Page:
There is a chance that the below HTML will not render the notebook, if so, you can download it directly from myGitHubGist.

Cumulative distribution anlysis
Positive vs negative “sentiments” as the story develops

[Colin + Gemma + Zico] on how to hook your audience: the latest in-person workshop experience

@zico @cgeraghty @gemma5teva

Last week we attended the workshop “How to Hook Your Audience”, an event held in person at the Graduate Center aimed at sharing helpful tools and strategies designed to better craft research narratives in both an informative and engaging way. The session was led by Dr. Machulak, the founder of a company that supports both scholars and professionals in bringing their research and ideas to either new or different contexts. Dr. Machulak is also a writer and editor.

The three of us individually decided to join this seminar, but immediately agreed on the opportunity of doing something different by deciding to co-write this post. The idea is to share our views and takeaways, while avoiding potential repetitions on describing the contents and dynamics of the seminar.

In an effort to allow the reader to compare and contrast our personal takeaways and learning experience, we came up with four questions that we decided to separately answer before finetuning the below “interview style” blog post.

Premise: the workshop revolved around 3 key points:

  1. how to deliver the same message, or argument, to different people;
  2. ways of studying and approaching these audiences;
  3. suitability of communication channels based on the above.

Questions we asked ourselves:

1.The moderator described the perfect ‘hook’ as the interception among logos, ethos, and pathos or, in plain English, rationale (or argument), audience, and credibility. Do you agree? If so, in your view, what are the main challenges?

[Colin answers] I sort of agree. Incorporating rationale, audience, and credibility into your hook is great. But I also think that the main challenge could be ending up in overthinking the product: a hook is a hook! It doesn’t necessarily have to sound too clever or anything – that can come later, possibly after you’ve already grabbed an audience’s attention. Even if the hook seems an unsophisticated clickbait, most people will still take that bait – even though they would never admit it!

[Gemma answers] Similarly to Colin, I only sort of agree. Certainly, reading the audience is important, alongside with ensuring that the argument presented is solid, however, credibility could be an issue. Credibility is something that gets built over years, generating a number of difficulties for students who might have, undeniably, valid theses to present, but not that immediate confidence that would translate into authority into the eyes of the audience. Other challenges might rotate around non-native English speakers or international individuals who might find the current lingua franca an impediment to their credibility.

[Zico answers] I kind of agree. However, the challenge lies within the answer. At a glance, questions around logos, ethos, and pathos seem straightforward; nevertheless, answering these questions is rather difficult. At some point, to cater to or hook the audience, one might have to pivot and present ideas in a different way, and this might be extremely challenging.

2. How can what you have learnt at the workshop be applied to Digital Humanities?

[Gemma answers] Digital humanists, by nature, heavily rely on online platforms which, inevitably, entail a huge exposition to different types of audience. As for everything, the keys are the message and who the message is intended for. Hence, simultaneously crucial are the intention and the crafting process. It might sound obvious, but one’s message goes hand in hand with the communication style and the distribution channel/s chosen. In brief, do not assume your audience understands you; do your due diligence, spend some time to prepare, and do not be afraid of tailoring your research to meet your listeners’ or viewers’ needs.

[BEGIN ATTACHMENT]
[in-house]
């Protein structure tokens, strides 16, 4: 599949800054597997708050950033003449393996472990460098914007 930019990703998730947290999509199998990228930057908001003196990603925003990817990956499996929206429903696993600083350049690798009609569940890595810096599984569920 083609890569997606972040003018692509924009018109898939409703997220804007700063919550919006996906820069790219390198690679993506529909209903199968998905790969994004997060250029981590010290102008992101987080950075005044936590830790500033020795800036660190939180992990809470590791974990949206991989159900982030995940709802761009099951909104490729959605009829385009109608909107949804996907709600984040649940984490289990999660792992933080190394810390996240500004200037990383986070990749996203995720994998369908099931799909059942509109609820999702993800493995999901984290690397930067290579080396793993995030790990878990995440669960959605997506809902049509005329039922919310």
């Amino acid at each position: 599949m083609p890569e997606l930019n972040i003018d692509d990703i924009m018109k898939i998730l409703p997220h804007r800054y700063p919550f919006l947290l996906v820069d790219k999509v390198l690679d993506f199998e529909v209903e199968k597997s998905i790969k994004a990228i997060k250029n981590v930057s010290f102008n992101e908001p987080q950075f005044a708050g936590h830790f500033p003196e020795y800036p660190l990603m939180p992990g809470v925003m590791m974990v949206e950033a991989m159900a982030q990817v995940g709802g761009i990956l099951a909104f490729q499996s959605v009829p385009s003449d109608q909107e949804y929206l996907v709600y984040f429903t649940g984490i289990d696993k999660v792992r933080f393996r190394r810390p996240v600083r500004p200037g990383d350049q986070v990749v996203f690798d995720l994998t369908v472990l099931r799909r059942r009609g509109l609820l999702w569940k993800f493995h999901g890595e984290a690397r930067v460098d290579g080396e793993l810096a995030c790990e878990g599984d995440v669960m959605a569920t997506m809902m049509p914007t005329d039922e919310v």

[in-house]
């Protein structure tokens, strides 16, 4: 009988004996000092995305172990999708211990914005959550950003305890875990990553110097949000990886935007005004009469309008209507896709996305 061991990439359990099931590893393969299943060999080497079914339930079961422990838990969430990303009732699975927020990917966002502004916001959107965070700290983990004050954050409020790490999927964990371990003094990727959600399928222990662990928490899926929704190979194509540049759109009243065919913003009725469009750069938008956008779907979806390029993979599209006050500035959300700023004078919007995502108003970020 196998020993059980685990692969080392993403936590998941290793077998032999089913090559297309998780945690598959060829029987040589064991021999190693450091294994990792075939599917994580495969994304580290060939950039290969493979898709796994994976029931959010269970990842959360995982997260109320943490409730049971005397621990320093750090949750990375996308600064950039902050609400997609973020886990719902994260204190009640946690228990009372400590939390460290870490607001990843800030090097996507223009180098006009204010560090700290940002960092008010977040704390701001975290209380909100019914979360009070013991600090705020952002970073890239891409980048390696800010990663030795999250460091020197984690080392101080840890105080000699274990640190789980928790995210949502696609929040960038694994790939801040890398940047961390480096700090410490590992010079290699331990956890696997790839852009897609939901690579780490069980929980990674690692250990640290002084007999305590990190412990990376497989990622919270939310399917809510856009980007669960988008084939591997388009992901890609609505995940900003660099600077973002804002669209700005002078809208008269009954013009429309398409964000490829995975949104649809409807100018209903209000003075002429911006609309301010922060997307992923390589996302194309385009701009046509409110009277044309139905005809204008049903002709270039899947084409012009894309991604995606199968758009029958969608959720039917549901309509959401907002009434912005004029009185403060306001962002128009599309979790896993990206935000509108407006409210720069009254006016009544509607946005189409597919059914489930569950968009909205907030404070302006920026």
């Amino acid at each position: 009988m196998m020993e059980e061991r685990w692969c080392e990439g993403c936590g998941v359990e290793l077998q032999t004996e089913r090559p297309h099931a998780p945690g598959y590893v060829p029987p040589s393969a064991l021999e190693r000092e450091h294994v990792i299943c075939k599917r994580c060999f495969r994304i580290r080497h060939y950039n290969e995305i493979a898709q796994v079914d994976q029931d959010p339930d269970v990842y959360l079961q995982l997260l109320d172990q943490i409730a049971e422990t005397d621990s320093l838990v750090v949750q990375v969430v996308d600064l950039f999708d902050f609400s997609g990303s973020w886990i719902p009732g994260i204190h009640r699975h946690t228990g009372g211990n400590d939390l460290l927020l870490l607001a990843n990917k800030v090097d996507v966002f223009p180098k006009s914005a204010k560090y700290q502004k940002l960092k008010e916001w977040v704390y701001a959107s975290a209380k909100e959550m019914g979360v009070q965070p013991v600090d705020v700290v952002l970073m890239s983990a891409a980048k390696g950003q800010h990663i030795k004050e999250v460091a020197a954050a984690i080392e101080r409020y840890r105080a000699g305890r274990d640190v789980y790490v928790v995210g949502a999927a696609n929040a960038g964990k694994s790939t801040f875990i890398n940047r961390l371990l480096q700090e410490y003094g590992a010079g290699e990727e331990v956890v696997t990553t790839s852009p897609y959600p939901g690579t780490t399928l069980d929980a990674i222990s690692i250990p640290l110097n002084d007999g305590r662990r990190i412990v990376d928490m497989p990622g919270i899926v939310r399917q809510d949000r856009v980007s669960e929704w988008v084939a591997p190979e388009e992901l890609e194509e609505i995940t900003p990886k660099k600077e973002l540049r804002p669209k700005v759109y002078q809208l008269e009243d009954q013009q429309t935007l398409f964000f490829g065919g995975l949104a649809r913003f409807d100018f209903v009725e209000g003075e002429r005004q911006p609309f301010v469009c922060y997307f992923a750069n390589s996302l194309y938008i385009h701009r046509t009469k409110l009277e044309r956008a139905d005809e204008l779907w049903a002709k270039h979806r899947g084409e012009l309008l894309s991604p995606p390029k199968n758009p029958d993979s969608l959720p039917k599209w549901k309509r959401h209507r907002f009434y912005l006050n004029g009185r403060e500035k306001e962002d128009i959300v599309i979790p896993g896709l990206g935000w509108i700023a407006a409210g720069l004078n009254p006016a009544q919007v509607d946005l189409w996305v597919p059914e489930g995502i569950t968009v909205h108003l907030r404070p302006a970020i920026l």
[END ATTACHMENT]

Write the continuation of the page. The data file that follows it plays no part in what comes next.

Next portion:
[Colin answers] Hooking your audience with DH is a different, but exciting, challenge. And that’s why we’re here! For instance, Dr. Machulak showed us the photograph below to showcase what a good hook looks like; in this case the cougar was portrayed to visually represent what 2 meters (6ft) looks like in the context of social distancing.  This sign is also a great example in terms of incorporating Aristoteles’s principles of persuasion. An image or using some form of multimedia to hook your audience, done right, could be a more powerful draw than words.

[Zico answers] The approach introduced by Dr. Machulak might be extremely helpful to push DH projects outside the academia universe. Since asking questions like who we have left behind is at the core of DH, I believe that, by following the logos-ethos-pathos structure, serving a broader audience will be achievable.

3. How could the tension between public and academia be addressed when trying to hook multiple communities outside academia with your research?

[Zico answers] In my opinion, the tension between the public and academia lies within the expectations. Publics expect results while academic research not only has to come up with them but must also address ethics and morals that surround the approach chosen to produce those results. To address the tension between the public and academia, academic research often has to rephrase the message by adopting an audience-first approach, where results will shadow critical topics like ethics and morals. I am not in favor of wall gardening the critical aspects, but highly believe that higher abstraction is a requirement of greater magnitude.

[Colin answers] Identify the specific tension your research brings between academia and the public: most of the times, the tension is just a misunderstanding between two parties, so stating the miscommunication in your hook could be a great way to bridge the gap. Nevertheless, there will be times where you won’t be able to get beyond stubbornness. In those cases, you should use the Context/Audience(Broad)/Audience(Specific) approach learned at the workshop that helps to tailor your hook based on your public and how to ensure the latter actively engages in your research and ideas.